Ocean Thermal Energy Conversion (OTEC)
The greatest source of terrestrial energy is the
sun and its greatest terrestrial storehouse is the ocean. The
downside of this thermal buildup is thermal expansion of the
oceans and the melting of polar icecaps.
Robert Stewart, of Texas A&M University points out: “Since the mid
1950s eighteen times more heat has been stored in the ocean due to
global warming than has been stored in the atmosphere.”
Ocean Thermal Energy Conversion (OTEC) is a method for generating
electricity, which uses the temperature difference that exists
between deep ocean water 70, typically at 5oC and shallow ocean
waters 71, typically about 15oC, but as high as 24oC in equatorial
regions, where the largest deserts are found, to run a heat engine
72. The working fluid of the system is a low-boiling-point fluid
such as ammonia 73 or or 1,1,1,2-Tetrafluoroethane, which is
vaporized by the warm water 71, with the vapour driving the heat
engine 72, which in turn drives a dynamo to produce electrical
energy and the cold shallow water 71 then condenses the exhausted
low-boiling-point fluid 73 in a condenser 74.
One aspect of the current invention would generate power using the
principle of OTEC as currently practiced by the Natural Energy
Laboratory of Hawaii Authority. The current invention uses the OTEC process to extract a portion of heat from the ocean that
would otherwise induce thermal expansion of the ocean leading to
sea level rise.
The idea for OTEC dates back to 1881 when the French Engineer,
Jacques D'Arsonval first conceived of generating power utilizing
the temperature differential between warm surface water and colder
waters from the deep.
As with any heat engine, the greatest efficiency and power is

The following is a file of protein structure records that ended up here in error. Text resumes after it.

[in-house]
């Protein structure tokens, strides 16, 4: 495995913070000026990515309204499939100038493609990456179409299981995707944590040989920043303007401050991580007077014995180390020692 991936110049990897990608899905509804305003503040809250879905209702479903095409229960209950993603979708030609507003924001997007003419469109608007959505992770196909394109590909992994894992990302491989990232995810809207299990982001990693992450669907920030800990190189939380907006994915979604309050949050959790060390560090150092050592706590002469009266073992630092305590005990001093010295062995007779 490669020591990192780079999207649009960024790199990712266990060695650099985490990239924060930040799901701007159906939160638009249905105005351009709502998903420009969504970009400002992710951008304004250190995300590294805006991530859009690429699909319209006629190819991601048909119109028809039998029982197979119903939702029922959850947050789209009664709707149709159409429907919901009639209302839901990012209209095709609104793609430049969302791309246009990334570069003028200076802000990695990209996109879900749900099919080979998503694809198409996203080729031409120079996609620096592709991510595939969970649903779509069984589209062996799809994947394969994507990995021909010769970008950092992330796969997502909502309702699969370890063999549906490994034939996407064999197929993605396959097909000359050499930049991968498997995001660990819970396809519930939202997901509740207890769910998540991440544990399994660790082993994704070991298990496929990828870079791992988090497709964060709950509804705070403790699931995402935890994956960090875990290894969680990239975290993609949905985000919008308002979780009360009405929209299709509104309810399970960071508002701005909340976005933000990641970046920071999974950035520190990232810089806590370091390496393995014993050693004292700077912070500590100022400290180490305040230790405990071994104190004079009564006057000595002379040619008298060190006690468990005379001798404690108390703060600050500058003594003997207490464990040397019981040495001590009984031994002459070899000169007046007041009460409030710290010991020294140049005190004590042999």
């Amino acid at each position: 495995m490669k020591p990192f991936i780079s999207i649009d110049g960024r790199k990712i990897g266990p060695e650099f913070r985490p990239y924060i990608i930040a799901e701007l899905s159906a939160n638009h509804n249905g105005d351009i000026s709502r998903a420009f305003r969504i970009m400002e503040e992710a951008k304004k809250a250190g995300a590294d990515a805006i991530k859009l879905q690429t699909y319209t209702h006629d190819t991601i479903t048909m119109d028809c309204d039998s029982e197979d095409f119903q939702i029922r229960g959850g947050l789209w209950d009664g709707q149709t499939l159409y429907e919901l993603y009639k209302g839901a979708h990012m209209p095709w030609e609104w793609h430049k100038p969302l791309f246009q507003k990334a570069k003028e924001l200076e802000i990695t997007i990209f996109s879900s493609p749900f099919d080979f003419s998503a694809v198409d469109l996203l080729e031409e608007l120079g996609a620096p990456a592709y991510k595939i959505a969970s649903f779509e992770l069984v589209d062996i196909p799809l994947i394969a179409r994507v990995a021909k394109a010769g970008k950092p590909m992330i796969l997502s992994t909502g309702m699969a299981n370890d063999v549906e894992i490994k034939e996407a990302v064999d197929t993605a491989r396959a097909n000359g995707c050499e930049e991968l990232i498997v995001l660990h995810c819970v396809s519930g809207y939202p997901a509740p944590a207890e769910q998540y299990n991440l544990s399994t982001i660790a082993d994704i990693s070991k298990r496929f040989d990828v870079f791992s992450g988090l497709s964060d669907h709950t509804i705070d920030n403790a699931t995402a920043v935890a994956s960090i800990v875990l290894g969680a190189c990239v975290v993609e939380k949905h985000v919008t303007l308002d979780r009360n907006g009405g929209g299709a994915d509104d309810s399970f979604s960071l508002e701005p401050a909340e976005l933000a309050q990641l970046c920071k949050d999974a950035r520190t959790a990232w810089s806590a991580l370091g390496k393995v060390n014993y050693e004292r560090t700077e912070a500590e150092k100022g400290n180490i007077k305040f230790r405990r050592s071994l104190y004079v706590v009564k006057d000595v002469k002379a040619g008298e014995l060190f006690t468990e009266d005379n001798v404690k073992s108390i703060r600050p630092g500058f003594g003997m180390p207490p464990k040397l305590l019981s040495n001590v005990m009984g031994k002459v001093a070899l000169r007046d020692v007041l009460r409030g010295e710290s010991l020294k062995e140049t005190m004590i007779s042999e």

produced with the largest temperature difference. OTEC works best
when the temperature difference between the warmer, top layer of
the ocean and the colder, deep ocean water 70 is about 20°C. These
conditions exist in tropical coastal areas, roughly between the
Tropic of Capricorn and the Tropic of Cancer where the hot deserts
of the world are located.
The Earth is hit with 165,000 terawatts (TW) of solar power every
moment of every day. The ocean absorbs part of this energy causing
thermal expansion and sea level rise. Effectively the world’s
oceans are acting like thermal batteries that are overcharging
storing a potential to seriously harm low lying coastal regions
and their inhabitants.
To give 10 billion people, as is the projected population by the
year 2050, the level of energy prosperity the developed world is
used to, a couple of kilowatt-hours per person, an additional 60 TW of power needs to be generated around the planet. The
overcharging oceans are an available source of this energy
An interesting parallel has been drawn by R Cohen from the US Dept
of Energy :- " a simple comparison may lend some insight into the
energy supply available from OTEC. A temperature difference is
analogous to a hydraulic head; each degree centigrade corresponds
to 427 m of head. Thus, a temperature difference of 21°C would
correspond to having the water at a height of 8967 m if 100%
conversion efficiency were attainable... Thus, a net 2.5%
conversion efficiency would enable a height of 224 m to be
attained... It is as if much of the world's ocean water were
captured behind invisible "thermal dams" of significant heights."
The technology for producing energy by the process of OTEC is well
known in the industry and does not form a part of this inventive
concept. It is an objective of the current invention however to
use OTEC to extract a portion of heat from the oceans that would
otherwise induce thermal expansion and sea level rise.
The Energy Island Group is a partnership of experts in marine
architecture and engineering, infrastructure, project design and
management, applied to all forms of energies available at sea:
wind, wave and solar, with a particular interest in Ocean Thermal
Energy Conversion. Energy Island envisions precisely the
infrastructure required to implement GWMM. Schematics of the
concept and a representation of the Energy Island follow.